Thanks to all who responded. Too many to thank separately:
I have a tar file that I want to untar. The problem is that this file was
tar'd with the absolute pathname and I don't want to extract it with the
absolute pathname. Is there a way I can specify which directory I want these
files untar'd at? I think gnu tar can do this, but I don't have that on my
system right now.
1. A lot of people said get gtar. Unfortunately, I don't do a lot of work on
the system I needed to do this on and I don't have root access. Maybe I'll
install gtar in my home directory for future use.
2. There were also a lot of votes for the chroot command, but again I don't
have root access on this system.
Use the chroot command. It causes a command to be executed with a
different directory as root. So "chroot /tmp ls /usr" would return
a directory listing of /tmp/usr since /tmp is used as root. The
problem is that any commands you want to run with the chroot command
have to exist under the new root directory. In the above example, you
would have to first copy the ls command to /tmp. Also the command
needs to be the static linked version. Otherwise it won't find the
This example is from the chroot man page:
example# cp /usr/sbin/static/tar /tmp
example# dd if=/dev/nrst0 | chroot /tmp tar xvf -
3. I had a couple suggestions to do links. Again, for me to do this, I would
of needed root access.
As far as I know you cannot do this with standard tar. My only suggestion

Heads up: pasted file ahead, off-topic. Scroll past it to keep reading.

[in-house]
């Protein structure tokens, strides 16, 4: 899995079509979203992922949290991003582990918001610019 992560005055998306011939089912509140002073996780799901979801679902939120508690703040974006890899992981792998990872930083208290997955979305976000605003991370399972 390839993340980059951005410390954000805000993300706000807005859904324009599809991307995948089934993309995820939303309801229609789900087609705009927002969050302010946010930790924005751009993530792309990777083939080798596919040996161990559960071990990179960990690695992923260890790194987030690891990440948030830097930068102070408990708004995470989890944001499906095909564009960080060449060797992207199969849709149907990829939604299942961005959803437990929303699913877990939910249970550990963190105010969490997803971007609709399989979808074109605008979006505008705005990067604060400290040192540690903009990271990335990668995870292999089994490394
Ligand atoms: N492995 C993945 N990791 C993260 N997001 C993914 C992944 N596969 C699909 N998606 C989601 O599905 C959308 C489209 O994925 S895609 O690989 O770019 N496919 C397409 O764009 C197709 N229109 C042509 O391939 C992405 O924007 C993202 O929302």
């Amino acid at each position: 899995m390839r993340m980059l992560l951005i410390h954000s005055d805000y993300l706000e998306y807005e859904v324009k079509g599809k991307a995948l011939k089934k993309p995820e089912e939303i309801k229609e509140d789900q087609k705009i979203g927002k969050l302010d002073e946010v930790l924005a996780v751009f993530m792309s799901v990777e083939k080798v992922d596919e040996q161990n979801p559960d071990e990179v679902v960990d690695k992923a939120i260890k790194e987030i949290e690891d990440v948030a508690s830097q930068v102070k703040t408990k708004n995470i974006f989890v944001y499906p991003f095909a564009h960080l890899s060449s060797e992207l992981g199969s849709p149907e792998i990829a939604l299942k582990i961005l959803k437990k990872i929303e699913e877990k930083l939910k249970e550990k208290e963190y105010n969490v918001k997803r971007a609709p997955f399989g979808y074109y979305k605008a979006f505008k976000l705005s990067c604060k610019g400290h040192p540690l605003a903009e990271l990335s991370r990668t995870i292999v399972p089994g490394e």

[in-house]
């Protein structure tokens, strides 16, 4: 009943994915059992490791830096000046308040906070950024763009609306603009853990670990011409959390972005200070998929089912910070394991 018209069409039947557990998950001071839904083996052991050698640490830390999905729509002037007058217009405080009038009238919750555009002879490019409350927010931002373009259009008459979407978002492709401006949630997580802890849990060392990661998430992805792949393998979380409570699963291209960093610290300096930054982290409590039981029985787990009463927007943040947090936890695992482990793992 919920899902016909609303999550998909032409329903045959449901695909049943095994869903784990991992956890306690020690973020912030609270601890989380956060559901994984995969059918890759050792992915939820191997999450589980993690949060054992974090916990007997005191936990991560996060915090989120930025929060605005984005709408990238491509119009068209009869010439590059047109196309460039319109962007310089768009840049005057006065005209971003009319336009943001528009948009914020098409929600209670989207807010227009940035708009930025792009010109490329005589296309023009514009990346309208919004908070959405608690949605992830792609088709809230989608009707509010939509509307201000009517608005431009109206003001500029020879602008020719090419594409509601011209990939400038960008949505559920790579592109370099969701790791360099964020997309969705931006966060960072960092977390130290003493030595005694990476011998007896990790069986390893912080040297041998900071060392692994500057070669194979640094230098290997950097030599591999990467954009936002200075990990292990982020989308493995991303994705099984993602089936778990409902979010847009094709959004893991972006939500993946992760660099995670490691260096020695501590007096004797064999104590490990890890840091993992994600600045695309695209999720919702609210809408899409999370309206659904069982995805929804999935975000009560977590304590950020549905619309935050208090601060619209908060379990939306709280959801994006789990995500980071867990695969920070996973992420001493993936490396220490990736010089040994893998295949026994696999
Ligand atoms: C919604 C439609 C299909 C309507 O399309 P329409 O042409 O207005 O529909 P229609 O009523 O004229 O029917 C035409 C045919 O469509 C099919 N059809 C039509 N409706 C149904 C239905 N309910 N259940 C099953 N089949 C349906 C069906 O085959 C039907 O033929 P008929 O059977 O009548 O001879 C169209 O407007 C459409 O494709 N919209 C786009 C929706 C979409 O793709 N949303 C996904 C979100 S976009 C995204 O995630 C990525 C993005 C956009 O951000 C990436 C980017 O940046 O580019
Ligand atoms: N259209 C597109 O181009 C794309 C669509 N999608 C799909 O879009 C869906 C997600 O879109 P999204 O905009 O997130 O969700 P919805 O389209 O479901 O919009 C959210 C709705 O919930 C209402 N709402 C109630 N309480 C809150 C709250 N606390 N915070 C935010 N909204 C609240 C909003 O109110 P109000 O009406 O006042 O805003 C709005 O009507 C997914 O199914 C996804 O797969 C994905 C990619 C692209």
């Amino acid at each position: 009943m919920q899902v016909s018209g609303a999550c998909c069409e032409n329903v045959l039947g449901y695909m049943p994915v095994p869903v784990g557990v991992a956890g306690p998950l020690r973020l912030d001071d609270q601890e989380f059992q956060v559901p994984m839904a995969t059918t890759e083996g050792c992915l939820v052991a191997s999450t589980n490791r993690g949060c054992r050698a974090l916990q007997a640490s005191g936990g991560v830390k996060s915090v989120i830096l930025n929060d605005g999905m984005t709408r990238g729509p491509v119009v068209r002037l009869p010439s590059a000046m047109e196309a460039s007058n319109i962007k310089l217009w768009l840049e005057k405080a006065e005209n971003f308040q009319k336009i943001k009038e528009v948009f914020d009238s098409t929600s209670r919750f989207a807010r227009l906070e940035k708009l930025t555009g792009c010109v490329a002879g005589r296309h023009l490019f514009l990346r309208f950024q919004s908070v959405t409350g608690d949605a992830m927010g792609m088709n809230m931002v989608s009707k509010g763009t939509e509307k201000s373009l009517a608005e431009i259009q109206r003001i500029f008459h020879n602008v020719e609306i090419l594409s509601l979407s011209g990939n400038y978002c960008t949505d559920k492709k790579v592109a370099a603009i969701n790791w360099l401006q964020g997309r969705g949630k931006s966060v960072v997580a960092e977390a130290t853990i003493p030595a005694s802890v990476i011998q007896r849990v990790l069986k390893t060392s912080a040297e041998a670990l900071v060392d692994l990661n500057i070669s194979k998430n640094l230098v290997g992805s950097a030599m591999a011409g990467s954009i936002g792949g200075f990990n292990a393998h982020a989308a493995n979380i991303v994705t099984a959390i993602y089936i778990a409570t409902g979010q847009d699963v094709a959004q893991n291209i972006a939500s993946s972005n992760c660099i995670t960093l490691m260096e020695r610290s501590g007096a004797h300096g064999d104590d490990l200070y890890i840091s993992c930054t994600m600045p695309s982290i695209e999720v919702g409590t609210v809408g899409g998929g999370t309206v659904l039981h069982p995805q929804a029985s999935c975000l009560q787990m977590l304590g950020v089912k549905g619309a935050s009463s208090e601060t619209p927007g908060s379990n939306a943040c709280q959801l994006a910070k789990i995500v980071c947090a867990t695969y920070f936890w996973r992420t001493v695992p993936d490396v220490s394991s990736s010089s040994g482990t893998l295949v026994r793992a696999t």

would be to create a link in the root directory.
eg if the top level name in the tar file is /tarfile
ln -s extract_dir /tarfile
This way the data is extracted into the place you want it.
4. Some people suggested "digital unix" options that I don't have on my Solaris
Try 'man tar' . You should find a -r or -R switch to strip off the leading
slash. On a Digital Unix system the flag is -s.
P [Digital] Specifies the prefix that is to be stripped off of the
filenames archived to or extracted from tape. (See also the s flag.)
s [Digital] Tells tar to strip off any leading slashes from pathnames
during extraction. This is useful when restoring a tape that was
created on a system with a different file system structure. (See also
the P flag.)
5. I was sent a perl script to do this, but I haven't had a chance to try it.
I attached it for those of you that would like to try it.
What I did
I ended up just ftping the tar file to my system and extracting it with the
absolute pathname and then tar'd it back up the way I wanted it. Then ftp'd
back to the other system and untar'd it. It was about 300Meg in size so it took
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